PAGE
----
All this is treated further in the passage taken from the Letter of James, which the Church proposes to us today. I love the Letter of James above all because, thanks to it, we can have an idea of the devotion of Jesus' family. It was a religious family. Religious in the sense that it lived the Deuteronomical joy because of God's closeness, which is given to us in his Word and his commandment. It is a kind of observance that is completely different from the one we find in the Pharisees of the Gospel, who had made of it an exteriorized and enslaving system. It is also a kind of observance different from that of Paul, as rabbi, who had learned: That was -- as we see in his letters -- the observance by a specialist who knew everything; who was proud of his knowledge and justice and who, however, suffered under the weight of the prescriptions, so that the Law no longer seemed to be the joyful guide to God, but rather an exigency that, in the last analysis, could not be fulfilled.
In the Letter of James we find this observance that does not look at itself, but that turns joyfully to the close God, who gives us his closeness and shows us the right way. Hence the Letter of James speaks of the perfect Law of freedom and means by that a new and deeper understanding of the Law that the Lord has given us. For James the Law is not an exigency that asks too much of us, that is before us from outside and that can never be satisfied. He refers to the point of view we find in a phrase in Jesus' farewell addresses: "No longer do I call you servants, for the servant does not know what his master is doing; but I have called you friends for all that I have heard from my Father I have made known to you" (John 15:15).
He to whom everything has been revealed belongs to the family; he is no longer a servant, but free because, in fact, he himself forms part of the house. A similar initial introduction in the thought of God himself happened to Israel on Mount Sinai. It happened in a great and definitive way in the Cenacle and, in general, through the work, life, passion and resurrection of Jesus; in him, God has given us everything, he has manifested himself completely. We are no longer servants, but friends. The Law is no longer a prescription for persons who are not free, but is contact with the love of God -- being introduced to form part of the family, act that makes us free and "perfect." It is in this sense that James tells us, in today's reading, that the Lord has engendered us through his Word, that he has planted his Word in our interior as force of life. Here there is also talk of "pure religion" which consists in love of neighbor -- particularly of orphans and widows, of those who are in greatest need of us -- and in freedom from the fashions of this world, which contaminate us.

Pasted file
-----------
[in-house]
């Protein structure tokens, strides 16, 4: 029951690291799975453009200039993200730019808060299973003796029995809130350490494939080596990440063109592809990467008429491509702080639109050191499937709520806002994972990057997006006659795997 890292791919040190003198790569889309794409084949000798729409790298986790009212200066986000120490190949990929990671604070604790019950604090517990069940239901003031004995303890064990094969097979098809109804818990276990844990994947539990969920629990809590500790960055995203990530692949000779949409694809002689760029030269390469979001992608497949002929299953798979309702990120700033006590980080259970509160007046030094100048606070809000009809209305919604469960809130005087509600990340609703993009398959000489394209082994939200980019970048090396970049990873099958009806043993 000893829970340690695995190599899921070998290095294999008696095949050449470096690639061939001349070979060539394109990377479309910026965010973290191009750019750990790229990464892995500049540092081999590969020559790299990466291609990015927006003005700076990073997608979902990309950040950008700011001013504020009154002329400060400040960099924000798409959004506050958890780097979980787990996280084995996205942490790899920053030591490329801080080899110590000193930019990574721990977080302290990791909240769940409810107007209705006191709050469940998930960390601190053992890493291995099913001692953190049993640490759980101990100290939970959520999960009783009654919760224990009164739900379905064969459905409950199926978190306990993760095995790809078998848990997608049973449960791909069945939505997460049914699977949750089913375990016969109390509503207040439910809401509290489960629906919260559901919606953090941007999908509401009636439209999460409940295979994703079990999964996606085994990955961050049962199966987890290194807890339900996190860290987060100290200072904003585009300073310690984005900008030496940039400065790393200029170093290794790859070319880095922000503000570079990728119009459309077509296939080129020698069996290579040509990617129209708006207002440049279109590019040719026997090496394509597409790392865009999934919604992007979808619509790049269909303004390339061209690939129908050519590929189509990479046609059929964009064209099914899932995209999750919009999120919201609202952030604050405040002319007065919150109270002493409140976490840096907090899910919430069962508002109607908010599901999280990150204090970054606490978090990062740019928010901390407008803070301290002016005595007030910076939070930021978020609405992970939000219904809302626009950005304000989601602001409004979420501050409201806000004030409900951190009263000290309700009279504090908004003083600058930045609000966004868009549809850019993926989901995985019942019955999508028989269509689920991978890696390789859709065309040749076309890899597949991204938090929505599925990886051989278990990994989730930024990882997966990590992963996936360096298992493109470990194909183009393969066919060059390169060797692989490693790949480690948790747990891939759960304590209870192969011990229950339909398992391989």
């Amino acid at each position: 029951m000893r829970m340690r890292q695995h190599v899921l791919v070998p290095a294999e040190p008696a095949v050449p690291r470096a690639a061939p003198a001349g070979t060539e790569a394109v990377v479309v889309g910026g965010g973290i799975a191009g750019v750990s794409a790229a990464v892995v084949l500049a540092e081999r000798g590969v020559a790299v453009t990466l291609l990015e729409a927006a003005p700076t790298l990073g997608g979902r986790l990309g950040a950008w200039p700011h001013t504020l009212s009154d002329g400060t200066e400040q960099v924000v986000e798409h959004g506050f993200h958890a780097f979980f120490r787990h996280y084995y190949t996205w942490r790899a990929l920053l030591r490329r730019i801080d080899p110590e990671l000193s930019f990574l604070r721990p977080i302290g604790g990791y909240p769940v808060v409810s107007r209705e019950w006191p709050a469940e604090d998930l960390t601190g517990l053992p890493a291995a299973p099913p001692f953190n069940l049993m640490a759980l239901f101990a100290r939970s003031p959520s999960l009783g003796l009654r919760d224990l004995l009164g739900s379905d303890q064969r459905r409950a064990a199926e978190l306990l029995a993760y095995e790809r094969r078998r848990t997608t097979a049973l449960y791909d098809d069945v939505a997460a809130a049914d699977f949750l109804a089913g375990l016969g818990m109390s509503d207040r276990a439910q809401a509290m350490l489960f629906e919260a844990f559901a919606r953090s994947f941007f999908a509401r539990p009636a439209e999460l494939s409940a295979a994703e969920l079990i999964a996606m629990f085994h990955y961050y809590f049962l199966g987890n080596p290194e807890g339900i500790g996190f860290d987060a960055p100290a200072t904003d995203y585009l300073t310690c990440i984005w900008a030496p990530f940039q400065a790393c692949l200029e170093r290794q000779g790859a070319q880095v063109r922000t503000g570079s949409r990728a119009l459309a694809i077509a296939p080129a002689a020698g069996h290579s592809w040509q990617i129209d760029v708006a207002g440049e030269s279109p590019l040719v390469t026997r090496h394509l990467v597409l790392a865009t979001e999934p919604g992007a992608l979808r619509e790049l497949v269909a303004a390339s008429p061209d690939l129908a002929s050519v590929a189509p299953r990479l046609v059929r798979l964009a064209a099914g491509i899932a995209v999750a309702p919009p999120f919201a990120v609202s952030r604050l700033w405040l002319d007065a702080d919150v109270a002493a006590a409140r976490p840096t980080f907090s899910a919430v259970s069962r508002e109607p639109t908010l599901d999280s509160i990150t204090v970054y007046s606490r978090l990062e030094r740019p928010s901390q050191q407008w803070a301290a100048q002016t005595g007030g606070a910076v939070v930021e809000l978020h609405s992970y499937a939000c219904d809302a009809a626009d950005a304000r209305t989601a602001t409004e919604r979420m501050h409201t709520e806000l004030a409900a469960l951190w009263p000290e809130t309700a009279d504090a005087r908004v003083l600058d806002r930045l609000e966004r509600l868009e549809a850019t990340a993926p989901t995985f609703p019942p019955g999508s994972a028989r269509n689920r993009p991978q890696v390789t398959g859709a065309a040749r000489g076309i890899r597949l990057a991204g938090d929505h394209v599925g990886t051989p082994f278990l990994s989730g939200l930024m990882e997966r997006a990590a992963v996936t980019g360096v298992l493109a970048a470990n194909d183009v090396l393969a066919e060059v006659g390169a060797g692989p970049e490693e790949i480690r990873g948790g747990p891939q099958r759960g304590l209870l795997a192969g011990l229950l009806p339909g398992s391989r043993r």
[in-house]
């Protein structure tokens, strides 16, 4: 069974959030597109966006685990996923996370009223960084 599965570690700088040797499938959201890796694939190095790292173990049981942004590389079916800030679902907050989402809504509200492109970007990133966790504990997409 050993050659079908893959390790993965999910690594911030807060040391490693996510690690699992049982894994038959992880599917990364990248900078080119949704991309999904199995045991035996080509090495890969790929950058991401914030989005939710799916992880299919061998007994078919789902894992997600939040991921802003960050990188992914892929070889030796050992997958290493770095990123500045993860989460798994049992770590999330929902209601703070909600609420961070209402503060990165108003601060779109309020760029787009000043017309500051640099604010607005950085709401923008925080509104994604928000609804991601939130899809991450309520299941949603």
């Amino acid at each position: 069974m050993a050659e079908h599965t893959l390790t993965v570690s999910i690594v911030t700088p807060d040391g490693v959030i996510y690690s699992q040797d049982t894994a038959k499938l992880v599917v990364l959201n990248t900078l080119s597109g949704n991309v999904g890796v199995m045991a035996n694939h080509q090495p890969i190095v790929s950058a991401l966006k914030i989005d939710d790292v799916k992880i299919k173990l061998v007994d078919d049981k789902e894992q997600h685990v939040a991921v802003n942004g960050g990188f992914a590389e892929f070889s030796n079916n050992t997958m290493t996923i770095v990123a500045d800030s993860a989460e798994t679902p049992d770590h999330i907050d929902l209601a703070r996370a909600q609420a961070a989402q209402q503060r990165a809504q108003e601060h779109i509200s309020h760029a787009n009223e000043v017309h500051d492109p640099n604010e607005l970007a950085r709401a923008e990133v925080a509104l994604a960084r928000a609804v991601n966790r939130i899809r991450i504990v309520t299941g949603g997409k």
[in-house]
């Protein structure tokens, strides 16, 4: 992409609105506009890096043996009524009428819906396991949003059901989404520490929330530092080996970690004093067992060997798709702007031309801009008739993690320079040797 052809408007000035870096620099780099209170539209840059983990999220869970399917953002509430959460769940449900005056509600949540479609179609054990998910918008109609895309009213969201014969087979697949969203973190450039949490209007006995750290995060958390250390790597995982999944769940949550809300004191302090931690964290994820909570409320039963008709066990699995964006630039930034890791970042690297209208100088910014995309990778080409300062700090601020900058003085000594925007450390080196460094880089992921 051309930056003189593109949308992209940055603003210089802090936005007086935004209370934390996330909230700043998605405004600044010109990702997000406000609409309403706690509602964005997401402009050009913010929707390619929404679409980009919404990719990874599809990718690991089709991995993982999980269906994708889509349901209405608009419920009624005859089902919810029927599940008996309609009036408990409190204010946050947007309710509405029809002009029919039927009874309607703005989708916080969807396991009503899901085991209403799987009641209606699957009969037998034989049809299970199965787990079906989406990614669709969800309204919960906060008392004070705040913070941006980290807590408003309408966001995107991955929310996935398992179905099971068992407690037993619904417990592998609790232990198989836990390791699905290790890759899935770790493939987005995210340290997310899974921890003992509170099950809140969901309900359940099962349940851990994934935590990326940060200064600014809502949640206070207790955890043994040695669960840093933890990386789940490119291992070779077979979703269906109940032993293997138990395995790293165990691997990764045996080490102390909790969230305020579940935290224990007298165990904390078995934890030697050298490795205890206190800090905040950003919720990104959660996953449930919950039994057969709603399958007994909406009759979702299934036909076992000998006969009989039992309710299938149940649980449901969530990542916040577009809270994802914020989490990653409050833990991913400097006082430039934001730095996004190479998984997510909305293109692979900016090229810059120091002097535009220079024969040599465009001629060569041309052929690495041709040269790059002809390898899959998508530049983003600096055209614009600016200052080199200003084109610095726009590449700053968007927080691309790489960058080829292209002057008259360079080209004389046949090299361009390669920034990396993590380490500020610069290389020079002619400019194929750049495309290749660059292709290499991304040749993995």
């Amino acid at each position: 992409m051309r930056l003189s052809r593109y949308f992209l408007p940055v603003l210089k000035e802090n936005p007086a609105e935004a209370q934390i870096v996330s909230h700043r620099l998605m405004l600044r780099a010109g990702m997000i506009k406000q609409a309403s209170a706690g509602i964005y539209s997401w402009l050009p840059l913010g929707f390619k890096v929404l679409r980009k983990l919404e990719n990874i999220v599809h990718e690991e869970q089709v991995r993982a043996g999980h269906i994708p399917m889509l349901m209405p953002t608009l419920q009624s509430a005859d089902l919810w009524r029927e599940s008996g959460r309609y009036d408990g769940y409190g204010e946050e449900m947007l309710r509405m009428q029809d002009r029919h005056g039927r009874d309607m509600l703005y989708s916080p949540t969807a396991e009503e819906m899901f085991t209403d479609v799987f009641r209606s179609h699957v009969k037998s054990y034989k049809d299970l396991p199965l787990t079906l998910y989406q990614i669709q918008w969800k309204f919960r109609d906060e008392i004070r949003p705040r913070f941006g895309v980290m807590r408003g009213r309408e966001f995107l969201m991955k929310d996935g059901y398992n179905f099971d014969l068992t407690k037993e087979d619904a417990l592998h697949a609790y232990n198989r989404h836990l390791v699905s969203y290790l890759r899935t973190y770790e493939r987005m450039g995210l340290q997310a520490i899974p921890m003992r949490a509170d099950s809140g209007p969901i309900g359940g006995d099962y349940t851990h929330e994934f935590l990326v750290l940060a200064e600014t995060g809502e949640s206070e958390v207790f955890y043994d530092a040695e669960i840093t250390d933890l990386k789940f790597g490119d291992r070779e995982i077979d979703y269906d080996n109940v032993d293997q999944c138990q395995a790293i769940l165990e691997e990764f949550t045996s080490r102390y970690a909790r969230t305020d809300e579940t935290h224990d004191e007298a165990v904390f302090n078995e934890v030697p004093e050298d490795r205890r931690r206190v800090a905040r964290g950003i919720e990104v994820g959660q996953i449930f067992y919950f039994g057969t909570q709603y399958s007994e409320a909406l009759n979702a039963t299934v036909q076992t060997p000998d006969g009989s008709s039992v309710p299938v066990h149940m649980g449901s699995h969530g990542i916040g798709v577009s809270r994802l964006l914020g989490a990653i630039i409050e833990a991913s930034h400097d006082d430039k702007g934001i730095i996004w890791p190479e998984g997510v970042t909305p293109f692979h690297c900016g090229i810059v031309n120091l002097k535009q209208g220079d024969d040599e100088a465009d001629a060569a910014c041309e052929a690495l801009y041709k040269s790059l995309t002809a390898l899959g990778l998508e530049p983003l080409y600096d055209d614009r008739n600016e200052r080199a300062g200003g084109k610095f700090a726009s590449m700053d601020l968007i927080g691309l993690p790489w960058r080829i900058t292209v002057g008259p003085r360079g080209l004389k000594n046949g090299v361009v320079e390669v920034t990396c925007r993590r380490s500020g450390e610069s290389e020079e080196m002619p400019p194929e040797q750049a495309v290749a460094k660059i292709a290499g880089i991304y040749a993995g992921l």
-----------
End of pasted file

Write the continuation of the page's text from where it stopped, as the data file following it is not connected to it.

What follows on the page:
The Law, as word of love, is not a contradiction to freedom, but a renewal from within through friendship with God. Something similar is manifested when Jesus, in his address about the vine, says to his disciples: "You are already made clean by the word which I have spoken to you" (John 15:3). And the same appears again later in the priestly prayer: You are sanctified in the truth (cf. John 17:17-19). Thus we now find the right structure of the process of purification and of purity: We are not the ones who create what is good -- this would be a simple moralism -- instead, it is Truth that comes to meet us. He himself is the Truth, the Truth in person. Purity is a dialogic event. It begins with the fact that he comes to meet us -- he, who is Truth and Love -- takes us by the hand, and is fused with our being. In the measure in which we allow ourselves to be touched by him, in which the encounter becomes friendship and love, we are, stemming from his purity, pure persons and then persons who love with his love, persons who introduce others in his purity and his love.
Augustine summarized all this process in this beautiful expression: "Da quod iubes et iube quod vis" -- grant what you command and then command what you will.
We now wish to take this petition to the Lord and to pray: Yes, purify us in the truth. You be the Truth that purifies us. Through our friendship with you, may we come to be free and thus truly children of God, make us capable of sitting at your table and of spreading in this world the light of your purity and goodness. Amen.